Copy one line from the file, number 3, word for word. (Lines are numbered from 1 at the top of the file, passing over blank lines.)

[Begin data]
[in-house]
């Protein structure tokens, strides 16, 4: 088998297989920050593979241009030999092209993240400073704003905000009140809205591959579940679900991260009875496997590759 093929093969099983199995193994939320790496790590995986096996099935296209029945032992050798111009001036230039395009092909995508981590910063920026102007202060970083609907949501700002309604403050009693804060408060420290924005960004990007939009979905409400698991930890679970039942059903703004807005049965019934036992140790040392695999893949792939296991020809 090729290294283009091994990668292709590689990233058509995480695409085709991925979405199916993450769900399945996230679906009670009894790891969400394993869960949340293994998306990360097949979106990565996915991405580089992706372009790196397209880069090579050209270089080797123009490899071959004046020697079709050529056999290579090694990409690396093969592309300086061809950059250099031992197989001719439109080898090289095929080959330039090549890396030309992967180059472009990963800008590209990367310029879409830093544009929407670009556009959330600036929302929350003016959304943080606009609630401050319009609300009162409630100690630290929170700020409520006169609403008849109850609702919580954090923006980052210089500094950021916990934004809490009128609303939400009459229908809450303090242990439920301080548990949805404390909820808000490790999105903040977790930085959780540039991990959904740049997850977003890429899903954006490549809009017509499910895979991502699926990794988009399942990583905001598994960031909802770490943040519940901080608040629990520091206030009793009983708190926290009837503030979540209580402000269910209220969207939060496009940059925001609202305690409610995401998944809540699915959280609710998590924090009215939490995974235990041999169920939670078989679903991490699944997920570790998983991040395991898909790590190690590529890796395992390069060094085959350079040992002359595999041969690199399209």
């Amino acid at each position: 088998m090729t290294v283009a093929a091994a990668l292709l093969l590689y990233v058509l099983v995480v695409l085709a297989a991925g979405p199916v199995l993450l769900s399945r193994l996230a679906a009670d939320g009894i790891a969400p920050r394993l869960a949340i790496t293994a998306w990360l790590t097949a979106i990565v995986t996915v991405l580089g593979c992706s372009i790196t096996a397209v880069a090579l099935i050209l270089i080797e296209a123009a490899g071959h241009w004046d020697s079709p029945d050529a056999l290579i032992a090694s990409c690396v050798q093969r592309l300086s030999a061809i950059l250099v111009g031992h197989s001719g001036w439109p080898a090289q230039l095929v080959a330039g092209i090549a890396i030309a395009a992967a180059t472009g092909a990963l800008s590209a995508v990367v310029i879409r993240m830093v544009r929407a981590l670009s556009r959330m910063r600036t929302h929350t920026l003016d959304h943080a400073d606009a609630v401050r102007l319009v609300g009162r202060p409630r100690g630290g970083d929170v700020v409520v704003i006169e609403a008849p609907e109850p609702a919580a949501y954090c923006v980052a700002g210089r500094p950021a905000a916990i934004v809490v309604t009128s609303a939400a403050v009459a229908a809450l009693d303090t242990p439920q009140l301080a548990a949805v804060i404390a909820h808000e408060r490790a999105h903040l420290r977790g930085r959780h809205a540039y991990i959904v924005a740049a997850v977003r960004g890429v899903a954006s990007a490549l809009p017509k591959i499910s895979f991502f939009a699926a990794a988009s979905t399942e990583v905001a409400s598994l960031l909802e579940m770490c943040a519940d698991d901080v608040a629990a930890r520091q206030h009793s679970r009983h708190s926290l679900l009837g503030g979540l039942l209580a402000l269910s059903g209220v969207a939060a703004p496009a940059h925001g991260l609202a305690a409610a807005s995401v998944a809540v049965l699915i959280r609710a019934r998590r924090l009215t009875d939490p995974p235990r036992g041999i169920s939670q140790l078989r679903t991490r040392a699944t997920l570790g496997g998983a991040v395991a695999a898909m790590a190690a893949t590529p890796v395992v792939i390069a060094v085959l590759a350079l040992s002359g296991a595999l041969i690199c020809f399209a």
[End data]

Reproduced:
């Amino acid at each position: 088998m090729t290294v283009a093929a091994a990668l292709l093969l590689y990233v058509l099983v995480v695409l085709a297989a991925g979405p199916v199995l993450l769900s399945r193994l996230a679906a009670d939320g009894i790891a969400p920050r394993l869960a949340i790496t293994a998306w990360l790590t097949a979106i990565v995986t996915v991405l580089g593979c992706s372009i790196t096996a397209v880069a090579l099935i050209l270089i080797e296209a123009a490899g071959h241009w004046d020697s079709p029945d050529a056999l290579i032992a090694s990409c690396v050798q093969r592309l300086s030999a061809i950059l250099v111009g031992h197989s001719g001036w439109p080898a090289q230039l095929v080959a330039g092209i090549a890396i030309a395009a992967a180059t472009g092909a990963l800008s590209a995508v990367v310029i879409r993240m830093v544009r929407a981590l670009s556009r959330m910063r600036t929302h929350t920026l003016d959304h943080a400073d606009a609630v401050r102007l319009v609300g009162r202060p409630r100690g630290g970083d929170v700020v409520v704003i006169e609403a008849p609907e109850p609702a919580a949501y954090c923006v980052a700002g210089r500094p950021a905000a916990i934004v809490v309604t009128s609303a939400a403050v009459a229908a809450l009693d303090t242990p439920q009140l301080a548990a949805v804060i404390a909820h808000e408060r490790a999105h903040l420290r977790g930085r959780h809205a540039y991990i959904v924005a740049a997850v977003r960004g890429v899903a954006s990007a490549l809009p017509k591959i499910s895979f991502f939009a699926a990794a988009s979905t399942e990583v905001a409400s598994l960031l909802e579940m770490c943040a519940d698991d901080v608040a629990a930890r520091q206030h009793s679970r009983h708190s926290l679900l009837g503030g979540l039942l209580a402000l269910s059903g209220v969207a939060a703004p496009a940059h925001g991260l609202a305690a409610a807005s995401v998944a809540v049965l699915i959280r609710a019934r998590r924090l009215t009875d939490p995974p235990r036992g041999i169920s939670q140790l078989r679903t991490r040392a699944t997920l570790g496997g998983a991040v395991a695999a898909m790590a190690a893949t590529p890796v395992v792939i390069a060094v085959l590759a350079l040992s002359g296991a595999l041969i690199c020809f399209a």